Meta-study highlights COVID dangers during pregnancy


A new scientific review released Monday found that COVID-19 infection at any time during pregnancy increases the risk of maternal mortality, severe maternal morbidity and adverse neonatal outcomes.

Led by Professor Emily Smith of George Washington University, the study integrated data from 12 different studies on the subject from 12 countries. Overall, this meta-study included 13,136 pregnant women of hers, including 1,942 of her pregnant women with confirmed or probable COVID-19 infection during pregnancy.

In over a dozen studies, 3% of pregnant women with COVID-19 required intensive care. In seven studies, 4% of pregnant women received critical care and were five times more likely to receive critical care than women in studies who were negative for COVID-19.

Compared with pregnant women without COVID-19, infected pregnant women were seven times more likely to die and 15 times more likely to be on a ventilator. They were also about five times more likely to develop thromboembolism, which refers to blood clots in veins.

Previous research on this topic suggested that COVID-19 infection leads to an increased risk of stillbirth, but this study did not find the same results. The study found that pregnant women with COVID-19 were more likely to be born prematurely, their babies had lower birth weights, and were more likely to be admitted to the neonatal intensive care unit after birth.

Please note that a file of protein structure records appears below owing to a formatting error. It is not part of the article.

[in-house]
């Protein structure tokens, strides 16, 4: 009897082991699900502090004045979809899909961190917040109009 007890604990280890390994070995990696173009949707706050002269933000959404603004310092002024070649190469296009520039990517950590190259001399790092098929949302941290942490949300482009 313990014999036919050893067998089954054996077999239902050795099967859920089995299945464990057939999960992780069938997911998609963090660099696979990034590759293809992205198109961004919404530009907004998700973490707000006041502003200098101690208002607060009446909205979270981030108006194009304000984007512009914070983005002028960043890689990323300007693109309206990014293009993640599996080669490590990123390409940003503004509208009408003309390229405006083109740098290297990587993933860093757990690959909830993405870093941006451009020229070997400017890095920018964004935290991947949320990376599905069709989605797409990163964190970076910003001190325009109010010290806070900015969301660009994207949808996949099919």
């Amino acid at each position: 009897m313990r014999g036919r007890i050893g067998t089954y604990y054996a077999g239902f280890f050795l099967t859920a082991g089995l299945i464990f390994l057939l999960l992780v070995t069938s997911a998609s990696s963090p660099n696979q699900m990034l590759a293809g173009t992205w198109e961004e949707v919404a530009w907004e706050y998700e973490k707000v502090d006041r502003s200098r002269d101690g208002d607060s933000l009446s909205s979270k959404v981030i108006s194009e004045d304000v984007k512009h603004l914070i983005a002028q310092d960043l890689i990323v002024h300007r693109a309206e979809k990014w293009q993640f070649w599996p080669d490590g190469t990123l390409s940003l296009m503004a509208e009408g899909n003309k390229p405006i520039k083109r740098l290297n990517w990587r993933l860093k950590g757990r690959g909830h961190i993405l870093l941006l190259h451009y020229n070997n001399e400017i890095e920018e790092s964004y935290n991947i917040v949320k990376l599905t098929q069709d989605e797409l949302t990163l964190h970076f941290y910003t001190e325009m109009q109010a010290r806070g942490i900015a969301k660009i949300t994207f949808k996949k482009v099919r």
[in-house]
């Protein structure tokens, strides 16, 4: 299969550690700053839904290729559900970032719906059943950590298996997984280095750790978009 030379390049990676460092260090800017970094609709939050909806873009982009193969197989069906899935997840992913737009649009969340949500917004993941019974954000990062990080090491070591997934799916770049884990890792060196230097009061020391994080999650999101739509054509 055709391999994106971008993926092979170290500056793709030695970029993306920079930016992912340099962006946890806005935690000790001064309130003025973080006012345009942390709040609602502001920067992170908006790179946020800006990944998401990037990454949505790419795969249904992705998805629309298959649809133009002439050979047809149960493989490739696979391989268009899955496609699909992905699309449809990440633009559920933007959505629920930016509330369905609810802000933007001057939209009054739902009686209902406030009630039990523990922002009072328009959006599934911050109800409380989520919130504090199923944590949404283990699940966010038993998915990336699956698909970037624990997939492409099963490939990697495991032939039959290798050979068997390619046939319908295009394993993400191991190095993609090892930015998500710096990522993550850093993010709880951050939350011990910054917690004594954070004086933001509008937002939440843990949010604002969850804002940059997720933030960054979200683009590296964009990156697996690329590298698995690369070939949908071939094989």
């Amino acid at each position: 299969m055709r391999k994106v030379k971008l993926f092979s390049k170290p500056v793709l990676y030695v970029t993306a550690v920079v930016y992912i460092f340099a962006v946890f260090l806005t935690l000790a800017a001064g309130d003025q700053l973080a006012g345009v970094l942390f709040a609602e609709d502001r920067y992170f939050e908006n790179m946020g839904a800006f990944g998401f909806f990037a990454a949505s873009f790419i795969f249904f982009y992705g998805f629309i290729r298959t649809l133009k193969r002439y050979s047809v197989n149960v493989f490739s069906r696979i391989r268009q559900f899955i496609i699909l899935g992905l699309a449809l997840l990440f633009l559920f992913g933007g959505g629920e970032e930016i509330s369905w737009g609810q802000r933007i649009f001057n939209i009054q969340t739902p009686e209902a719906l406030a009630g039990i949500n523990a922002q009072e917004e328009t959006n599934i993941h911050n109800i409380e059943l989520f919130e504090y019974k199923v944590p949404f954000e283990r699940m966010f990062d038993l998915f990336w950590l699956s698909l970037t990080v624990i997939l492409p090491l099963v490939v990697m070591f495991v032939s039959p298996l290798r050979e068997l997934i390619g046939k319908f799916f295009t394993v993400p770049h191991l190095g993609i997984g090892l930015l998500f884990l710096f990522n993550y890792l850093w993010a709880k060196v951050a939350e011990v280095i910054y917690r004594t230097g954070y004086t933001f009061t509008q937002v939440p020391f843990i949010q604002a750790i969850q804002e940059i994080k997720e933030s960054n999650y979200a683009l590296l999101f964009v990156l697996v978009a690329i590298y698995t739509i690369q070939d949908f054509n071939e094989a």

One of the limitations included in the meta-studies listed is that they do not consider the impact of different coronavirus subspecies. This is the result of seeds.

Overall, the study says that its findings “make global efforts to improve access to safe prevention and treatment an urgent priority” for pregnant women.

“These findings highlight the need for global efforts to prevent COVID-19 during pregnancy through targeted administration of vaccines and non-pharmaceutical interventions,” the study concluded. I’m here.

This study was published in the BMJ Global Health Journal.



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